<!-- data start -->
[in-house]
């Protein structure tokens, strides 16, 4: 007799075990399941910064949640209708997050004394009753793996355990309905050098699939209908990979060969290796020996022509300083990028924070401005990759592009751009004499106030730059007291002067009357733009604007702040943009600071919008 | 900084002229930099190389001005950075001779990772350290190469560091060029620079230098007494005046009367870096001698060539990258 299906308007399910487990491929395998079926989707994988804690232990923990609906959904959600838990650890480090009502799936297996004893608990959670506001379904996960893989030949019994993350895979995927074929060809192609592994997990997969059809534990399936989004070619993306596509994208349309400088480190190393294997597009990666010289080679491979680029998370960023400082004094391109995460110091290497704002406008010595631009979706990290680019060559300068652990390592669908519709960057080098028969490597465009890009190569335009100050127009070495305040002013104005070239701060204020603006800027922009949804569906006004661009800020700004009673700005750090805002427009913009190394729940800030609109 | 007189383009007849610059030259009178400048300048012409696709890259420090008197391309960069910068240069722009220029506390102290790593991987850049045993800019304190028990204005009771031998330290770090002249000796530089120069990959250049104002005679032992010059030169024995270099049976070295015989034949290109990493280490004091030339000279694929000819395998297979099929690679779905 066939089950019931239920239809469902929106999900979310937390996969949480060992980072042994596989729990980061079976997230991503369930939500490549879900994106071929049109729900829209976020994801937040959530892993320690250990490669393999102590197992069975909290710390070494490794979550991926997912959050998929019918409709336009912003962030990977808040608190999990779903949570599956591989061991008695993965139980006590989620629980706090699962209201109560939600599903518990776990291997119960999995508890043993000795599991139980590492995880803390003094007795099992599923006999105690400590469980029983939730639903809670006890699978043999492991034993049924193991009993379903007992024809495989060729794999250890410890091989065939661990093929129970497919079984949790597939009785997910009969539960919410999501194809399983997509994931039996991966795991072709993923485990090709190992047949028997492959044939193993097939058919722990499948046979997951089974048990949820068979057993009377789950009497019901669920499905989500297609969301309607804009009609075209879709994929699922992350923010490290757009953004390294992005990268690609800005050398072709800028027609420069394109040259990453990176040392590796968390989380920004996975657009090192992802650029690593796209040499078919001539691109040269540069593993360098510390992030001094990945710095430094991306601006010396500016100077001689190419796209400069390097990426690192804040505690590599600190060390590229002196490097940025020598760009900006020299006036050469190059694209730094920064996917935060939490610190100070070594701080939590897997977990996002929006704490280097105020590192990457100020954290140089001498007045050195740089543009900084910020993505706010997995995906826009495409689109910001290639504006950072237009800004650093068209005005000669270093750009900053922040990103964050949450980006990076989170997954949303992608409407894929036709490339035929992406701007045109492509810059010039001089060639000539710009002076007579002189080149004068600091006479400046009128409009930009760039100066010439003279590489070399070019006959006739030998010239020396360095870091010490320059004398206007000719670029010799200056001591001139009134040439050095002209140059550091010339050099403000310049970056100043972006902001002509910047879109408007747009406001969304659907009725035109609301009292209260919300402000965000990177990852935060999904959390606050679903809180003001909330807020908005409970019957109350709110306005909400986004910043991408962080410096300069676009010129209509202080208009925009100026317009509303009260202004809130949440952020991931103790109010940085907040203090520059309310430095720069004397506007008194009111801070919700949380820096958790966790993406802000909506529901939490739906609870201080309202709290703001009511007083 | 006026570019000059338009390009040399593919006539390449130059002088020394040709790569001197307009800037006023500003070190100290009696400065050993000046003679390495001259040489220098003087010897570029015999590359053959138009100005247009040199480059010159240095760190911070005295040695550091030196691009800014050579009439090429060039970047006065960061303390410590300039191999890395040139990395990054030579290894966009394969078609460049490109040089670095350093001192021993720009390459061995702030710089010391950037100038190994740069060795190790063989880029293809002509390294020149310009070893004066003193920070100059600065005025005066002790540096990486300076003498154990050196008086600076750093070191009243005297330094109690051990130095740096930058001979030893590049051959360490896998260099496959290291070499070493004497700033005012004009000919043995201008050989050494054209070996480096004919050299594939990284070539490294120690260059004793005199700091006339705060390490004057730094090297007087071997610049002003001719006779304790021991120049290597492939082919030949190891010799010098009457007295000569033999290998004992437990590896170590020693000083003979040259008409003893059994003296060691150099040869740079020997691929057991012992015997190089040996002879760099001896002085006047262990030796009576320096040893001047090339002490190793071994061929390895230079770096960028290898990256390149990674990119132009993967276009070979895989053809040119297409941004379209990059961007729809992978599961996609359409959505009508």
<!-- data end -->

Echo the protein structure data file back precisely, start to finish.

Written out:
[in-house]
């Protein structure tokens, strides 16, 4: 007799075990399941910064949640209708997050004394009753793996355990309905050098699939209908990979060969290796020996022509300083990028924070401005990759592009751009004499106030730059007291002067009357733009604007702040943009600071919008 | 900084002229930099190389001005950075001779990772350290190469560091060029620079230098007494005046009367870096001698060539990258 299906308007399910487990491929395998079926989707994988804690232990923990609906959904959600838990650890480090009502799936297996004893608990959670506001379904996960893989030949019994993350895979995927074929060809192609592994997990997969059809534990399936989004070619993306596509994208349309400088480190190393294997597009990666010289080679491979680029998370960023400082004094391109995460110091290497704002406008010595631009979706990290680019060559300068652990390592669908519709960057080098028969490597465009890009190569335009100050127009070495305040002013104005070239701060204020603006800027922009949804569906006004661009800020700004009673700005750090805002427009913009190394729940800030609109 | 007189383009007849610059030259009178400048300048012409696709890259420090008197391309960069910068240069722009220029506390102290790593991987850049045993800019304190028990204005009771031998330290770090002249000796530089120069990959250049104002005679032992010059030169024995270099049976070295015989034949290109990493280490004091030339000279694929000819395998297979099929690679779905 066939089950019931239920239809469902929106999900979310937390996969949480060992980072042994596989729990980061079976997230991503369930939500490549879900994106071929049109729900829209976020994801937040959530892993320690250990490669393999102590197992069975909290710390070494490794979550991926997912959050998929019918409709336009912003962030990977808040608190999990779903949570599956591989061991008695993965139980006590989620629980706090699962209201109560939600599903518990776990291997119960999995508890043993000795599991139980590492995880803390003094007795099992599923006999105690400590469980029983939730639903809670006890699978043999492991034993049924193991009993379903007992024809495989060729794999250890410890091989065939661990093929129970497919079984949790597939009785997910009969539960919410999501194809399983997509994931039996991966795991072709993923485990090709190992047949028997492959044939193993097939058919722990499948046979997951089974048990949820068979057993009377789950009497019901669920499905989500297609969301309607804009009609075209879709994929699922992350923010490290757009953004390294992005990268690609800005050398072709800028027609420069394109040259990453990176040392590796968390989380920004996975657009090192992802650029690593796209040499078919001539691109040269540069593993360098510390992030001094990945710095430094991306601006010396500016100077001689190419796209400069390097990426690192804040505690590599600190060390590229002196490097940025020598760009900006020299006036050469190059694209730094920064996917935060939490610190100070070594701080939590897997977990996002929006704490280097105020590192990457100020954290140089001498007045050195740089543009900084910020993505706010997995995906826009495409689109910001290639504006950072237009800004650093068209005005000669270093750009900053922040990103964050949450980006990076989170997954949303992608409407894929036709490339035929992406701007045109492509810059010039001089060639000539710009002076007579002189080149004068600091006479400046009128409009930009760039100066010439003279590489070399070019006959006739030998010239020396360095870091010490320059004398206007000719670029010799200056001591001139009134040439050095002209140059550091010339050099403000310049970056100043972006902001002509910047879109408007747009406001969304659907009725035109609301009292209260919300402000965000990177990852935060999904959390606050679903809180003001909330807020908005409970019957109350709110306005909400986004910043991408962080410096300069676009010129209509202080208009925009100026317009509303009260202004809130949440952020991931103790109010940085907040203090520059309310430095720069004397506007008194009111801070919700949380820096958790966790993406802000909506529901939490739906609870201080309202709290703001009511007083 | 006026570019000059338009390009040399593919006539390449130059002088020394040709790569001197307009800037006023500003070190100290009696400065050993000046003679390495001259040489220098003087010897570029015999590359053959138009100005247009040199480059010159240095760190911070005295040695550091030196691009800014050579009439090429060039970047006065960061303390410590300039191999890395040139990395990054030579290894966009394969078609460049490109040089670095350093001192021993720009390459061995702030710089010391950037100038190994740069060795190790063989880029293809002509390294020149310009070893004066003193920070100059600065005025005066002790540096990486300076003498154990050196008086600076750093070191009243005297330094109690051990130095740096930058001979030893590049051959360490896998260099496959290291070499070493004497700033005012004009000919043995201008050989050494054209070996480096004919050299594939990284070539490294120690260059004793005199700091006339705060390490004057730094090297007087071997610049002003001719006779304790021991120049290597492939082919030949190891010799010098009457007295000569033999290998004992437990590896170590020693000083003979040259008409003893059994003296060691150099040869740079020997691929057991012992015997190089040996002879760099001896002085006047262990030796009576320096040893001047090339002490190793071994061929390895230079770096960028290898990256390149990674990119132009993967276009070979895989053809040119297409941004379209990059961007729809992978599961996609359409959505009508």